Shakespearean tragedy repeats itself
Just as Shakespeare’s Globe theatre was closed three times due to the Bubonic Plague, the future of London’s famous replica Globe has been threatened by Covid-19.
Retired school teacher and theatre enthusiast Gary File cannot believe today’s Globe might never reopen because of financial issues instigated by the coronavirus epidemic.
The cultural icon and tourism magnet could close permanently if it does not receive adequate funding to make up for losses from the Covid-19 lockdown. The Globe is not funded by Arts Council England and does not qualify for any of the 160 million pounds (NZ$320m) of emergency funding designed to support such venues.
The theatre depends on ticket sales, workshops and other revenue streams that are not available in lockdowned London.
“It is ironic that the Globe closed when the plague swept through several times,” Mr File said.
“Shakespeare was always struggling against the plague — it returned frequently.”
History records that all London theatres were closed in 1593, 1603 and 1608 because of the Bubonic Plague or The Black Death.
“Here we are with a strange, ironic repetition of the Globe being threatened by a pandemic,” said Mr File.
He has twice been to the Globe Theatre, situated in Bankside on London’s Southbank. The first occasion was to watch Henry VIII, which File noted was another irony.
The original Globe went up in flames during a performance of Henry VIII. That Globe burned to the ground in 1613 when it was accidentally set alight by a cannon.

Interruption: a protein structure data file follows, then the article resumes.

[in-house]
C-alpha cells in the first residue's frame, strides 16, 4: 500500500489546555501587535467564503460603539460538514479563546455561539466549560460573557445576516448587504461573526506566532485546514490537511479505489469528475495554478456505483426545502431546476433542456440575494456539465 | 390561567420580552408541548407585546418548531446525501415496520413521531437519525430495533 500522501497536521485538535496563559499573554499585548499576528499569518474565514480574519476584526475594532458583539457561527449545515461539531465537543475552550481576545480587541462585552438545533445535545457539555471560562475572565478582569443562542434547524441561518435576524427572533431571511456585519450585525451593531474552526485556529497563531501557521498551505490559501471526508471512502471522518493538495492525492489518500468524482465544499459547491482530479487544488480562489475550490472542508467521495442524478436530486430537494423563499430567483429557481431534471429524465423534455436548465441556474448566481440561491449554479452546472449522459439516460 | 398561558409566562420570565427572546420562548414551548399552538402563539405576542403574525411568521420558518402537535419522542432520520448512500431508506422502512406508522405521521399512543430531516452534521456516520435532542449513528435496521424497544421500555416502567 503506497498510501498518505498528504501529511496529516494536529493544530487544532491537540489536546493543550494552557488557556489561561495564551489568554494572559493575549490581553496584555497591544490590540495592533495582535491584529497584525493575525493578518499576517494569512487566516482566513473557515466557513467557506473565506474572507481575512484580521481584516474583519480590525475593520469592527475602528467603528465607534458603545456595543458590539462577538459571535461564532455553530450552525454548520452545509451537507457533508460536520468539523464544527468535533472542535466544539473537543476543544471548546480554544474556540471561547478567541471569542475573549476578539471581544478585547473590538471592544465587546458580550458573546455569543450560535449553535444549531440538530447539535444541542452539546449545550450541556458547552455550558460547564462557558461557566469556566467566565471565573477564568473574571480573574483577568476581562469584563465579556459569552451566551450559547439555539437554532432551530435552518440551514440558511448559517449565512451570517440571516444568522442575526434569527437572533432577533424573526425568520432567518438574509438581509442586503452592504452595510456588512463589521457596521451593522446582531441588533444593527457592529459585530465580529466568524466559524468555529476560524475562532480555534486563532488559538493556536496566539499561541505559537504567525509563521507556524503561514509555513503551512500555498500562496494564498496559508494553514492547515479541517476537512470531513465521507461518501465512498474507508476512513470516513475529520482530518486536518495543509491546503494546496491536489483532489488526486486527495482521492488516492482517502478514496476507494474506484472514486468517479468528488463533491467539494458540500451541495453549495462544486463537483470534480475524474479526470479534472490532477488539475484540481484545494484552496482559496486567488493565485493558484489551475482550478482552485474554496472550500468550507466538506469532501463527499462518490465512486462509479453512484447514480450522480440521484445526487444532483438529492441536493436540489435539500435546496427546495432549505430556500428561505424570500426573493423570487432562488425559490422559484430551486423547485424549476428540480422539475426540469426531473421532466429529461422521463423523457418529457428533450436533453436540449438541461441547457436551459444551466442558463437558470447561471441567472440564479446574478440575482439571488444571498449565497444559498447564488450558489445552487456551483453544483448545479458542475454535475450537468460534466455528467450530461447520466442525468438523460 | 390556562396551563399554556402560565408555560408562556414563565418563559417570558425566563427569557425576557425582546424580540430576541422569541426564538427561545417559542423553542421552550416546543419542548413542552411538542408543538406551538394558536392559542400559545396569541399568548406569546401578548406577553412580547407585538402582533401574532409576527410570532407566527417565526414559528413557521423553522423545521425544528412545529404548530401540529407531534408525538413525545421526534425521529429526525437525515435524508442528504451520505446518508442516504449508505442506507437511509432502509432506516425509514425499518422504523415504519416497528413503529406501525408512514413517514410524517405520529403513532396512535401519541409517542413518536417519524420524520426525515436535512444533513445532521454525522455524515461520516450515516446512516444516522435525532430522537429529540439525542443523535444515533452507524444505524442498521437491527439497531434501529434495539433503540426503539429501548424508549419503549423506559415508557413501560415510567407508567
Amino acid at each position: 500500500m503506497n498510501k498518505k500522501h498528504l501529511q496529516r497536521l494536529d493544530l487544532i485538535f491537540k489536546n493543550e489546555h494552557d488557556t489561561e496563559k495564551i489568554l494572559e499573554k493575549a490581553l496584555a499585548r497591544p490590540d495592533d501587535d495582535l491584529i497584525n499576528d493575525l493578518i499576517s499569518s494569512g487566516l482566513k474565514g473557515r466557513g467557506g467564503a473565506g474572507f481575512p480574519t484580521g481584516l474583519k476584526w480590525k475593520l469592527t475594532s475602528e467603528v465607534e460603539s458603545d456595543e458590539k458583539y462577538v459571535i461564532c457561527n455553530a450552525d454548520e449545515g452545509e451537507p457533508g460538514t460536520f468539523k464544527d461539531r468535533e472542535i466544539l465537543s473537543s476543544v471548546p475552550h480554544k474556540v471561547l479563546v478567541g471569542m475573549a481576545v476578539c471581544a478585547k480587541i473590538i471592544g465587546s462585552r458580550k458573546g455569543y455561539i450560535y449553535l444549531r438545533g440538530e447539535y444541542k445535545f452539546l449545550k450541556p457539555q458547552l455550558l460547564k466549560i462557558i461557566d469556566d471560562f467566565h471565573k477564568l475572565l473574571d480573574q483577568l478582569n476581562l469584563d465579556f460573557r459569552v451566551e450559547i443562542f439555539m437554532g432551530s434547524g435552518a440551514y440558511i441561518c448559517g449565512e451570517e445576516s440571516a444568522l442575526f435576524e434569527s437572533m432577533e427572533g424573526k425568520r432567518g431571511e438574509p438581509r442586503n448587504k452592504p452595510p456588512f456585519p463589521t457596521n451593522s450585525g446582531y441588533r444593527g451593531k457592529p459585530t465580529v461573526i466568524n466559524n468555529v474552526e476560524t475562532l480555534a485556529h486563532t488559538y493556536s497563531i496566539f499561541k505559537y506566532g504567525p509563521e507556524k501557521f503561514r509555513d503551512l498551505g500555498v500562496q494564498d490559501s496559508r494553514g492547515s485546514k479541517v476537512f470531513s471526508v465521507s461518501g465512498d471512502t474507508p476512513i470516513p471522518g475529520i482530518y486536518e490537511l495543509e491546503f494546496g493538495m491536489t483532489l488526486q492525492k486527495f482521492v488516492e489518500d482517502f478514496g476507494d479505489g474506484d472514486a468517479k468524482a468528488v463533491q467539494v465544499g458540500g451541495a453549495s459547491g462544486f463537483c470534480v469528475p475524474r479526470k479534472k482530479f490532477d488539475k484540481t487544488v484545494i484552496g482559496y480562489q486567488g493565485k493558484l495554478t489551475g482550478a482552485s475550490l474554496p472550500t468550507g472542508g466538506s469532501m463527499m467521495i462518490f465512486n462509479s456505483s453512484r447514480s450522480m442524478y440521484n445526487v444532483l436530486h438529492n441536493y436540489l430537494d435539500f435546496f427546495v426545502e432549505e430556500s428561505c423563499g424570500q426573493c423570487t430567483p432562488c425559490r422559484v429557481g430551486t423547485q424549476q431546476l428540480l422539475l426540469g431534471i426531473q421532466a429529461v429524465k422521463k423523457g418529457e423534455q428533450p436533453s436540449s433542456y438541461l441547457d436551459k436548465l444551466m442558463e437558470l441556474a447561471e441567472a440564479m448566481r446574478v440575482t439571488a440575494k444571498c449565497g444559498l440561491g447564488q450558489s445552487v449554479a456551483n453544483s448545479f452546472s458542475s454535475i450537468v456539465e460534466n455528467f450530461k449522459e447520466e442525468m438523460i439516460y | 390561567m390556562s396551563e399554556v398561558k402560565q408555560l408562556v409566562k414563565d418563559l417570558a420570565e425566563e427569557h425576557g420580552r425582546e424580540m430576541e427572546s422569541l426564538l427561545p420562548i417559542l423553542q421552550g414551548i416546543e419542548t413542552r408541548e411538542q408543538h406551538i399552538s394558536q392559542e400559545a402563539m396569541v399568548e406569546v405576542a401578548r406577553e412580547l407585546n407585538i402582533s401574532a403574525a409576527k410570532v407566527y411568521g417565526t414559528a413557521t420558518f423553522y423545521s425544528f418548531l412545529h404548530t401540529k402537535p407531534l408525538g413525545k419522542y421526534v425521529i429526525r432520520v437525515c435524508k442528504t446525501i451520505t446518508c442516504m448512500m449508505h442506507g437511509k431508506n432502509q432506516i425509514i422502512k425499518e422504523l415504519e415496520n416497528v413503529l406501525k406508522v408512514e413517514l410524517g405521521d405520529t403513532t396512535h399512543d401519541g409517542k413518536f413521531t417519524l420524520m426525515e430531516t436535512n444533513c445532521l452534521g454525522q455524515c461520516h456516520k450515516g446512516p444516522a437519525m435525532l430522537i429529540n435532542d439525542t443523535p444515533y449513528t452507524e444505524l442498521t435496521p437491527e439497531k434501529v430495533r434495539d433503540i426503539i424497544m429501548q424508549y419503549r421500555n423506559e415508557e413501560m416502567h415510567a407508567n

Mr File went a second time to watch two of his Gisborne Girls’ High School students Lucy Suttor and the late Erica Jones perform.
There have been other Gisborne students chosen to perform at the Globe after competing at regional events and at the national Shakespeare Globe Centre New Zealand University of Otago Sheilah Winn Shakespeare Festival.
“That is another reason why it should never close,” said File.
“It is an international welcoming agency for students and teachers who love drama and performance. It opened its doors for people all around the world and gives young people a chance to perform on that great stage.”
Mat Hatten was the latest talented Gisborne youngster due to grace the stage at the Globe — until Covid-19 broke out.
Last year, he was named among 24 New Zealand actors selected to go to the Globe Theatre in 2020.
The Young Shakespeare Company was scheduled to take part in workshops, attend talks and Q&A sessions about the plays with actors and directors; go on behind-the-scenes tours of the Globe, Rose and National theatres and watch performances and rehearse.
The Kiwi actors had 12 rehearsals scheduled with a Globe director in scenes from one of Shakespeare’s plays, which they would have performed for the public on the Globe stage.
“It was a once-in-a-lifetime opportunity for a high school student to appear at the Globe, where many professional actors had not,” Hatten said.
He is hopeful he will travel to England next year with his Shakespearean colleagues “if all goes well”.
Hatten developed an interest in Shakespeare as an NCEA student. It was amazing how relevant to contemporary life Shakespearean plays were, despite the fact they were written centuries ago, he said.
The young Shakespearean was due to perform in Twelfth Night.
The replica Globe opened in 1987
on a site close to that of the original Globes.
The second Globe, which replaced the original destroyed by fire, was pulled down in 1644, two years after the Puritans closed all theatres to make way for tenement dwellings.
Today, as in the 17th century, the audience sits on rows of hard benches in galleries above the pit, where a standing-room-only crowd of groundlings watch the play.
File watched Henry VIII “in the gods” — or in the galleries.
“I would be incredibly saddened if it closed,” said Mr File.
“I just can’t believe it.”